eliminate the possibility that someone calls virObject{Lock|Unlock}
using an @obj that isn't a virObjectLockable.  But it does protect
against someone using virObject{Ref|Unref} in order to avoid an
virAtomicIntInc or a virAtomicIntDecAndTest on a random @obj field (plus
some worse settings on random fields if for some reason @lastRef is true).

I hadn't come up with a good way to handle virObject{Lock|Unlock}, but
this series jiggled the memory a bit and got me thinking...

>>
>> In any case, we'll have to be more vigilant now to know that only
>> ObjList @obj's for virdomainobjlist can use this new API.
> 
> Why? Maybe I'm misunderstanding what you're saying, but I think that
> network driver, and basically any other driver which uses vir*ObjList
> can use it. And not just lists. Other objects too - e.g. qemuCaps,
> virDomainCaps, etc (I really roughly skimmed through users of
> virObjectLockable).

Ok - wasn't as clear as I should have been... True, as long as the
_vir*ObjList uses virObjectRWLockable and the vir*ObjListNew() uses
virObjectRWLockableNew. Similar for other objects that want to do the
right thing.

I was considering someone that sees virObjectLockRead and tries to use
it thinking - great, that's what I want - just a read lock since I'm not
changing anything. But, they may not really get the Read lock if they
pass a virObjectLockable... If not playing close attention during review
to ensure that the call is done on an appropriate @obj (especially when
both are used in some same function), then something may be missed.

TBH: We may find "other" uses of concurrent read locks even for @obj's.
IIUC, if an @objlist has a read/RW lock, then an Add/Remove path cannot
get the virMutexLock until that read lock is Unlocked. Likewise, there
is @obj code that gets the virMutexLock even though it's not changing
anything - it's just reading some field. Shouldn't it be safe to have
multiple readers in this case too? I think of all those list traversal
functions which grab the lock just to read/check/copy something. Because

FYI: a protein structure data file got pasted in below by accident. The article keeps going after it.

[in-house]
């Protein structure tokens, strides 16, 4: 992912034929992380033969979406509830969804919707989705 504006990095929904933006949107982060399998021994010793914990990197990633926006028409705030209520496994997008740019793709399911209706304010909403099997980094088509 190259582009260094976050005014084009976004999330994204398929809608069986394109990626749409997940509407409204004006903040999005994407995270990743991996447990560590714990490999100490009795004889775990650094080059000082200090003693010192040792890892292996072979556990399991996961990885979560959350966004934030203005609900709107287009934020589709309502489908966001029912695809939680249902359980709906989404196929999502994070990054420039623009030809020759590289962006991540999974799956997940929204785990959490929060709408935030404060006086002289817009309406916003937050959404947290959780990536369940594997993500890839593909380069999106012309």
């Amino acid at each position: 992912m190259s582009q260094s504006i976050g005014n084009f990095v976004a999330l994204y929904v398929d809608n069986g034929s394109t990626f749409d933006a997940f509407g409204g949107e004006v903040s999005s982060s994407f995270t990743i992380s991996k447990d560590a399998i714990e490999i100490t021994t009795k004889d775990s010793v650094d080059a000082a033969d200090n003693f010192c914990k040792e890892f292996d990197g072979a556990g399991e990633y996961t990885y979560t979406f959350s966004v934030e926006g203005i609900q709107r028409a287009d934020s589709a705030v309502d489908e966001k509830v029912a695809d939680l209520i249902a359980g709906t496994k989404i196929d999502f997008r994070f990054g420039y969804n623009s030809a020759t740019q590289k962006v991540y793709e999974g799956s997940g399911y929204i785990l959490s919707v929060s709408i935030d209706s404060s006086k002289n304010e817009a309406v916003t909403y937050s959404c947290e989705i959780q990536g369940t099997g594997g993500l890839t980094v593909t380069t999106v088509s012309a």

we have an RW lock on the @objlist, the contention for locks between
threads now jumps to the @obj's.

> 
> And @obj's are untouched with this change, aren't they? I feel like
> we're not on the same page here. My change just allowed two threads to
> look up domains at the same time. It doesn't affect domains in any way.
> 

I understand what the change did...  Hopefully the above helps explain
my thoughts better.

>> Longer term
>> I'll adjust to use them.
>>
>>>>
>>>> This is a danger in the long term assumption of having a void function
>>>> that has callers that can make the assumption that upon return the Lock
>>>> really was taken.
>>>
>>> Well, I agree that this is one more thing to be cautious about, but no
>>> more than making sure object passed to virObjectLock() is virObjectLockable.
>>>
>>
>> There are some ugly ways to handle this including using some kind of
>> macro for virObjectLock that would force an abort of some sort. We have
>> been "fortunate" to have well behaved and reviewed code, but with two
>> lock API's now it's just one of those things to keep track of for reviews.
> 
> I don't find this change that frightening, but I agree that bare
> VIR_WARN() we have might not be enough. There are plenty ways where
> malicious pointers can be passed to virObject* APIs, and especially
> virObjectLock(). Worst case scenario we might pass some "random" address
> in memory, make the caller think the object is locked while in fact it
> is not. We are strongly against abort(), but maybe we can revisit that
> decision in this case because it can lead to data loss/corruption. This
> error is different to OOM error or 'unable to start a domain' one.
> 

Currently way too many virObjectLock's and virObjectRef's to make it
possible to perform checking reasonably. The abort() is a possibility,
but yes, ugly albeit perhaps safer than corruption.